• Drivers: Is it too difficult to wait until you can find a safe place to stop before answering or making that call. It's been illegal to phone on the move for a while now, along with drinking anything, adjusting your stereo, and even picking your nose you dirty scrotum! Heck, being in the phone driving down the residential streets where you live and your children play is idiotic. Getting in your car after picking up your kids from school surely getting home safely is your highest priority. After driving at my wife and children.
  • Walking along the street, crossing the road: This should be obvious. Cars are hard, very hard indeed. Bouncing off mine might sting for a while, and though my elbow is less-likely to inflict permanent damage as I protect myself, my tongue is likely to be sharper than you realise.
  • It's lawful to take public photos of my daughters: I won't like it much, especially if it looks as-if you're doing it covertly. But I know it's your right to do so. Making you feel uncomfortable by staring at you until you leave is my right. One day I might even snap you.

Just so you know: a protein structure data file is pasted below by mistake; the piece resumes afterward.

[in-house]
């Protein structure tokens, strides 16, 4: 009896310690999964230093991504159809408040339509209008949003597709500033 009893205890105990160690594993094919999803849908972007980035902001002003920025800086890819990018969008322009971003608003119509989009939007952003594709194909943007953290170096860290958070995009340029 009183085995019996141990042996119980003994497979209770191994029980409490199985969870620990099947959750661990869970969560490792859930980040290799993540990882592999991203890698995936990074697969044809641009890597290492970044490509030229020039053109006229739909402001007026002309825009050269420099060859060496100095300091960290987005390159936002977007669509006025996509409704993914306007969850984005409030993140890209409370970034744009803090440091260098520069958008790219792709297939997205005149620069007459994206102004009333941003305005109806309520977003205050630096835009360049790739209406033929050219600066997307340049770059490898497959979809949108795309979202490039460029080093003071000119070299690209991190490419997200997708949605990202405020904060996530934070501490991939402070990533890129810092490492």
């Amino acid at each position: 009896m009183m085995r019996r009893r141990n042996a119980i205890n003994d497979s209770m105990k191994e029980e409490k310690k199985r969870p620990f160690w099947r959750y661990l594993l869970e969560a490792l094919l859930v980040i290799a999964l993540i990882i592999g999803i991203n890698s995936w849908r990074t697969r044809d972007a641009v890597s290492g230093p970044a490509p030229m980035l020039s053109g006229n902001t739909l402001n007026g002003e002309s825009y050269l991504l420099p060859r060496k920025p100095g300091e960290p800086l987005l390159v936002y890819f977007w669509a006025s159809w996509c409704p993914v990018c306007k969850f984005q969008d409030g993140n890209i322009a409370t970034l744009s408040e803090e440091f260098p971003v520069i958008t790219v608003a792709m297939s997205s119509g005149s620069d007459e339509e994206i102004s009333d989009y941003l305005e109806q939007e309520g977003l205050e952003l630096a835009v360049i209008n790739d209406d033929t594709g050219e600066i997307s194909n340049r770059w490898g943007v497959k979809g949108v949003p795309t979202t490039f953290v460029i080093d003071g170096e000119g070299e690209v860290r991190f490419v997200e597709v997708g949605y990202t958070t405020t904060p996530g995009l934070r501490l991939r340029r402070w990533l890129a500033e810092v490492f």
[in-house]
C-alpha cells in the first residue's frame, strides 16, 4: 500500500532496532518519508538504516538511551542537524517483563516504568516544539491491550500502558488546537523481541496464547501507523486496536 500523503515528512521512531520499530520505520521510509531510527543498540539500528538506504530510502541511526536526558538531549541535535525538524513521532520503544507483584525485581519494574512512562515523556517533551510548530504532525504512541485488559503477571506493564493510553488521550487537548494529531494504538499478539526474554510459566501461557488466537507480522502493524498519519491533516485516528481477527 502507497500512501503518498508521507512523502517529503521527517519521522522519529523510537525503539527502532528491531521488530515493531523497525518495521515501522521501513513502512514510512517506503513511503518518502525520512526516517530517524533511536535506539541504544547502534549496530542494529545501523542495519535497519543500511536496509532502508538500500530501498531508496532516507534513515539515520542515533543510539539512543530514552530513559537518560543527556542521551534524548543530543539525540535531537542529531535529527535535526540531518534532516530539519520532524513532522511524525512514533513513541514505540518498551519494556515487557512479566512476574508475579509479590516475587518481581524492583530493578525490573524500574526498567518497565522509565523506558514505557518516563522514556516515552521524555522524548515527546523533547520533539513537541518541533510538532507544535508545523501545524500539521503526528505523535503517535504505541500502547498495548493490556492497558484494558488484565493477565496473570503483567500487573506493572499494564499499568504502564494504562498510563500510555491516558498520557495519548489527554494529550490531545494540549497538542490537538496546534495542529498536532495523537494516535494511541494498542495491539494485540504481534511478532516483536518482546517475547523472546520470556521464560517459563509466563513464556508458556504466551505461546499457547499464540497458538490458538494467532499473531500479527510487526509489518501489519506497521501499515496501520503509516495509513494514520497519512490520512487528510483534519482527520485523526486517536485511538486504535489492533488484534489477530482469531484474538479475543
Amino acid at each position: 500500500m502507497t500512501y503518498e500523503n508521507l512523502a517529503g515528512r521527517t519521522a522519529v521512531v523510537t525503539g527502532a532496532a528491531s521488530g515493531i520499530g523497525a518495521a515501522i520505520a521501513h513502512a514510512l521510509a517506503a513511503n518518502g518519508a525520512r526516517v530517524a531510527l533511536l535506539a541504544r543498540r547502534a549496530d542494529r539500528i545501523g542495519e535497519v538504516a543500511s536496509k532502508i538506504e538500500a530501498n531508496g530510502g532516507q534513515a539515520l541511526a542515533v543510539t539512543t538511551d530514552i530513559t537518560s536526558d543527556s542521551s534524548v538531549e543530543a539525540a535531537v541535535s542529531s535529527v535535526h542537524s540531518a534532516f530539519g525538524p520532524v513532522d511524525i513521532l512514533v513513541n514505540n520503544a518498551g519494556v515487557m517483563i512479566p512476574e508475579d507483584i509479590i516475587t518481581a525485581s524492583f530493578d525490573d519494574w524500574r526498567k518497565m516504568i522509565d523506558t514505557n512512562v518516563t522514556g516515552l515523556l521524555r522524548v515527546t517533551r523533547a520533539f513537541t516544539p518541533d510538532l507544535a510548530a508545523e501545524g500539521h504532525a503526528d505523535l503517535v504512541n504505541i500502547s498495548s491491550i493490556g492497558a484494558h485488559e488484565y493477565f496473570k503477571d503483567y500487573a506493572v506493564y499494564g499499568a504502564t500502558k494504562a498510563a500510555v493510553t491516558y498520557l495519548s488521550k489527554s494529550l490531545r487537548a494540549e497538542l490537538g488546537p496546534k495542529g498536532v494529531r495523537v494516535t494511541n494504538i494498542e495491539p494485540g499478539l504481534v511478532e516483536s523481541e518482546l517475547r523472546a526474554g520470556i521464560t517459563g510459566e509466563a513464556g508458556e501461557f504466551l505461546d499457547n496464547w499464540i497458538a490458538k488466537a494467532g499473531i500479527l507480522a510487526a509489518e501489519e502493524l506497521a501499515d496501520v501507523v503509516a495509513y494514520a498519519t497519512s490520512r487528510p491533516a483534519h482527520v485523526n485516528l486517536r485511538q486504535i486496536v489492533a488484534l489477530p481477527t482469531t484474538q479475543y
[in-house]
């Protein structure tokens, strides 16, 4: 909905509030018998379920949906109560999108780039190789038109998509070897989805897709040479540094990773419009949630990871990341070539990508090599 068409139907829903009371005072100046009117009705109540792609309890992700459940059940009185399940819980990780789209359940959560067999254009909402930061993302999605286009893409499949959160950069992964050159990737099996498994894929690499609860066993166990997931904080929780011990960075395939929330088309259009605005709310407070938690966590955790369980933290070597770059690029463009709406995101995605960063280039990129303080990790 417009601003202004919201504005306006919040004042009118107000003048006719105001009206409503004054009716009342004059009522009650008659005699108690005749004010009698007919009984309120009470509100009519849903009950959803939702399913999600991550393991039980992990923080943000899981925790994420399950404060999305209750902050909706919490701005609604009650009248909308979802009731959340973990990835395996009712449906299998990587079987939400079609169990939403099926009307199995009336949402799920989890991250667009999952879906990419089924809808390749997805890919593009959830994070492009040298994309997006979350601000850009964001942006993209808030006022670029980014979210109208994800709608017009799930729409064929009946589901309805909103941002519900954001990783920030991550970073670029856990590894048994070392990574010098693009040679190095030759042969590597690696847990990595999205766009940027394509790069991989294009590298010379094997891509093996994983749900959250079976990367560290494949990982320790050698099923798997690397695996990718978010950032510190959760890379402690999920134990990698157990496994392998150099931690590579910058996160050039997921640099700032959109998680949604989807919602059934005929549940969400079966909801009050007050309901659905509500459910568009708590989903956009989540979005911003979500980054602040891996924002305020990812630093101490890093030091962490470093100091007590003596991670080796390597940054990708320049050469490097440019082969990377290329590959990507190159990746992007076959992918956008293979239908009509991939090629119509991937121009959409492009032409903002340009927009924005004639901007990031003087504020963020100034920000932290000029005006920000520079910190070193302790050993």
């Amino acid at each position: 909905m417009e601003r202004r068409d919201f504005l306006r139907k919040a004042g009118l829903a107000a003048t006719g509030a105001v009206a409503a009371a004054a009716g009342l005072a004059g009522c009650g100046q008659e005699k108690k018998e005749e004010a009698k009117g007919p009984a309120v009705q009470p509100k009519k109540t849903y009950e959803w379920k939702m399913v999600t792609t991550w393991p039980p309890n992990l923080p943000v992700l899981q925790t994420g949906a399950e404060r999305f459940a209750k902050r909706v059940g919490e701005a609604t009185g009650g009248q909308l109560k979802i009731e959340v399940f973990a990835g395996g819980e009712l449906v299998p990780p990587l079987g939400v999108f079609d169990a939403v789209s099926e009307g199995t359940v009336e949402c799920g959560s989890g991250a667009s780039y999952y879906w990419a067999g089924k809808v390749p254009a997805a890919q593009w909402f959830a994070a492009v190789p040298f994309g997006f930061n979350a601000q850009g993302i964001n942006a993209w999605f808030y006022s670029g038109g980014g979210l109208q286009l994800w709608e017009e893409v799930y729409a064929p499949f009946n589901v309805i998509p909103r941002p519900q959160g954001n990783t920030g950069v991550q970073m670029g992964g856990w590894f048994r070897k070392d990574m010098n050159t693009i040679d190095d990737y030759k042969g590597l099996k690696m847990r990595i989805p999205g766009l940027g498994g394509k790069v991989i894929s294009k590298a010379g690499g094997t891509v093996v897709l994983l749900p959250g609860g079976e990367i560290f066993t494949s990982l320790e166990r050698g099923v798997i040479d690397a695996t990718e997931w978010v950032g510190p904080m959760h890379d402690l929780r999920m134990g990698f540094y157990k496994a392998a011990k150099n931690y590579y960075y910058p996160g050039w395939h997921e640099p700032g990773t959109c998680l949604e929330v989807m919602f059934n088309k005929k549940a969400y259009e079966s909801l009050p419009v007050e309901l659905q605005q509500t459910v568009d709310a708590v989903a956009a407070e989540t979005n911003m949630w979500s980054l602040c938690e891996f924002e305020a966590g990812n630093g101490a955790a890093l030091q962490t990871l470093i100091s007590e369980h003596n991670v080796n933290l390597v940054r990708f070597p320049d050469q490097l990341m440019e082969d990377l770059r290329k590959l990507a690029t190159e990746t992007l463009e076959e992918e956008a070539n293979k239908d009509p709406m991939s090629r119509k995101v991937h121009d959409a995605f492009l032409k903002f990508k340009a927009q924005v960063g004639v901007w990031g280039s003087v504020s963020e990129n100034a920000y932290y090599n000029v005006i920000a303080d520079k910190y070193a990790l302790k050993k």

I think it's time to have a go at composing part 6 of my Maker's Mark whiskey review series. (Surprisingly catharsis none while writing the preceding necessarily-incomplete diatribe.)

Beauty And The Beast

My youngest daughter and I went to the movies again today, to watch Beauty and the Beast, a film my oldest had seen mid-week. In my own inimitable fashion I enjoyed the tale yet again, and ignored the chance that I'd be offended by the peripheral fuss surrounding the movie.

I wouldn't have been, by the way; it'd pass unnoticed were it not for the fact I was expecting something. What sad lives people must have, picking apart harmless entertainment and ignoring history.

Anyway, afterwards we walked across to McDonald's and bought 2 chicken nugget Happy Meals, which we ate in the car. Mine came with an orange-roofed Smurf house.

The movie and the meal gain Baz's seal of approval.